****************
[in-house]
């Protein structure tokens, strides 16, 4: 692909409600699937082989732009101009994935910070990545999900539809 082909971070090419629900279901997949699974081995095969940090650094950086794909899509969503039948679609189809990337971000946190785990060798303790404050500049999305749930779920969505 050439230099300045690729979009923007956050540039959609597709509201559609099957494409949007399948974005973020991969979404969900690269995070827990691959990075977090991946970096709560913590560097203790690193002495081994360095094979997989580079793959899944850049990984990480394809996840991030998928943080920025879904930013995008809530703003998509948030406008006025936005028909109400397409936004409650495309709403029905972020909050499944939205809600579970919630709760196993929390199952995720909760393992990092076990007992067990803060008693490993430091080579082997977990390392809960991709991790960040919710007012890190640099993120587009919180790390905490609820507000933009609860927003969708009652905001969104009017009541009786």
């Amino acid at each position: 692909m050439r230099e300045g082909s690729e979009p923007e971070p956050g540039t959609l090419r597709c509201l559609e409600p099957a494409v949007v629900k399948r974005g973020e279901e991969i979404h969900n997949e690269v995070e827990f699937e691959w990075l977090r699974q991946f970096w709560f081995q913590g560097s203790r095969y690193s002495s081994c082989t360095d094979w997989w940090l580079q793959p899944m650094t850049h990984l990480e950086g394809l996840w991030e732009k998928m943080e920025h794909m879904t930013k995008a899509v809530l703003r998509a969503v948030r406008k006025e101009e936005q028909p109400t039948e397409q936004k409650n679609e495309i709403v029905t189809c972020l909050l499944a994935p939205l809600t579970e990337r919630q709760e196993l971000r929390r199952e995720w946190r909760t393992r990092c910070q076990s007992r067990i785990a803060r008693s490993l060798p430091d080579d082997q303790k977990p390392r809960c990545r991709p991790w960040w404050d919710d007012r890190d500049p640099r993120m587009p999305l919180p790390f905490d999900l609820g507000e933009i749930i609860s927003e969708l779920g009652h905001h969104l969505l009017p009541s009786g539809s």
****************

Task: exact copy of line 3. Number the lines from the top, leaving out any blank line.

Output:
């Amino acid at each position: 692909m050439r230099e300045g082909s690729e979009p923007e971070p956050g540039t959609l090419r597709c509201l559609e409600p099957a494409v949007v629900k399948r974005g973020e279901e991969i979404h969900n997949e690269v995070e827990f699937e691959w990075l977090r699974q991946f970096w709560f081995q913590g560097s203790r095969y690193s002495s081994c082989t360095d094979w997989w940090l580079q793959p899944m650094t850049h990984l990480e950086g394809l996840w991030e732009k998928m943080e920025h794909m879904t930013k995008a899509v809530l703003r998509a969503v948030r406008k006025e101009e936005q028909p109400t039948e397409q936004k409650n679609e495309i709403v029905t189809c972020l909050l499944a994935p939205l809600t579970e990337r919630q709760e196993l971000r929390r199952e995720w946190r909760t393992r990092c910070q076990s007992r067990i785990a803060r008693s490993l060798p430091d080579d082997q303790k977990p390392r809960c990545r991709p991790w960040w404050d919710d007012r890190d500049p640099r993120m587009p999305l919180p790390f905490d999900l609820g507000e933009i749930i609860s927003e969708l779920g009652h905001h969104l969505l009017p009541s009786g539809s």